Republican presidential candidate Ron Paul wants to eliminate the federal student loan program. Republican presidential candidate Newt Gingrich believes student loans are a “Ponzi scheme,” which really doesn’t make any sense at all.
And Republican presidential candidate Herman Cain added his name to the list of GOP leaders who no longer want the federal government to help young people pay for higher education.
Speaking by satellite to a New York education forum sponsored by The College Board, a membership association of colleges that administers standardized tests like the SAT, Cain proposed local avenues to replace existing federal tuition aid structure.
“I believe that if a state wants to help with college education, that they should do that,” he said from Arkansas, where he is on a campaign swing. “Secondly, you have people living within communities within states that are willing to help fund those kinds of programs. So I do not believe that it is the responsibility of the federal government to help fund a college education because herein, our resources are limited and I believe that the best solution is the one closest to the problem. The people within the state, the people within the communities, ultimately, I believe, are the ones who have that responsibility.”
It’s not just presidential candidates. House Budget Committee Chairman Paul Ryan (R-Wis.) last week told voters the Pell Grant program is “unsustainable” (it’s actually sustainable with some sensible reforms, making Paul’s drive to gut the program unnecessary*) and that he was outraged that the Obama administration “confiscated the private student loan industry” (that never happened).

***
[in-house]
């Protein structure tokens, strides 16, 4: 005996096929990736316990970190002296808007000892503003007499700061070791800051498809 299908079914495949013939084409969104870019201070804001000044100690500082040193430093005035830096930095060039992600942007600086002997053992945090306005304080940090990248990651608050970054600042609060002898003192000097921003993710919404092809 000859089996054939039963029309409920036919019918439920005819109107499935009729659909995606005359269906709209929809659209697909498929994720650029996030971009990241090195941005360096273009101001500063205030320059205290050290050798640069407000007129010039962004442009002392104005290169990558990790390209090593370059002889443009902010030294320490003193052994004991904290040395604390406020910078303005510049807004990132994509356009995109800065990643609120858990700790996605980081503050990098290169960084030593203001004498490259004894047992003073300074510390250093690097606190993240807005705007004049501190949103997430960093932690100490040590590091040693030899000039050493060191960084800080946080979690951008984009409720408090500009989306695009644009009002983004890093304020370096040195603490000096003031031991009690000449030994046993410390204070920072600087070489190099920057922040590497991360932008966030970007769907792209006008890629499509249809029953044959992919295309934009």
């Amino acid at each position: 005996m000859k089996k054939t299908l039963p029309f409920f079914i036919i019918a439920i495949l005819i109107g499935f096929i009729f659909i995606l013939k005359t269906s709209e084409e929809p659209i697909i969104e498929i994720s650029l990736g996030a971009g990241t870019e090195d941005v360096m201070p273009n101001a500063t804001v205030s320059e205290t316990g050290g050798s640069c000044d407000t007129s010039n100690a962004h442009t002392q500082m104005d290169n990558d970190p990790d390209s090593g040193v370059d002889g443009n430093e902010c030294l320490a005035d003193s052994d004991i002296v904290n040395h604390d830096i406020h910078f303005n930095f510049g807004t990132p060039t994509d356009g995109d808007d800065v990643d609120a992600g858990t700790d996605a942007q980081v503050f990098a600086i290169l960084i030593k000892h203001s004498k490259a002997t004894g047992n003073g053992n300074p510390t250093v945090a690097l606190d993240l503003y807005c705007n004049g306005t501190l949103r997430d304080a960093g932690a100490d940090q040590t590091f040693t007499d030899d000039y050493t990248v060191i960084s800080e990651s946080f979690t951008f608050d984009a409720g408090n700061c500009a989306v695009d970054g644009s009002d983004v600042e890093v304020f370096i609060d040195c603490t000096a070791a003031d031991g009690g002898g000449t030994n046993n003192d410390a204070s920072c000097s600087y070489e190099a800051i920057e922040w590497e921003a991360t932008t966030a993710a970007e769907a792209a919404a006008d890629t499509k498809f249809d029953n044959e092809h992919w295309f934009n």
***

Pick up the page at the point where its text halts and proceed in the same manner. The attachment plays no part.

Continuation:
As a factual matter, Ryan has no idea what he’s talking about, and Cain’s idea about shifting all college aid responsibilities to states won’t work. But even putting these pesky details aside, why is it Republicans are so eager to make it harder for young people to further their education?
College tuition costs are soaring to the point of being “out of control.” Young people are entering the workforce shouldering $1 trillion in student-loan debt. Given global competition and the need for the most educated workforce the nation can muster, policymakers should be making every effort to make higher ed more accessible, not less, at costs that are more affordable, not less.
And yet, here we are, with national Republican figures cutting funding for student loans, pushing for the elimination of student grants, and in the case of some GOP presidential candidates, calling for the end of federal student assistance altogether.
Talk about losing the future….
* edited for clarity
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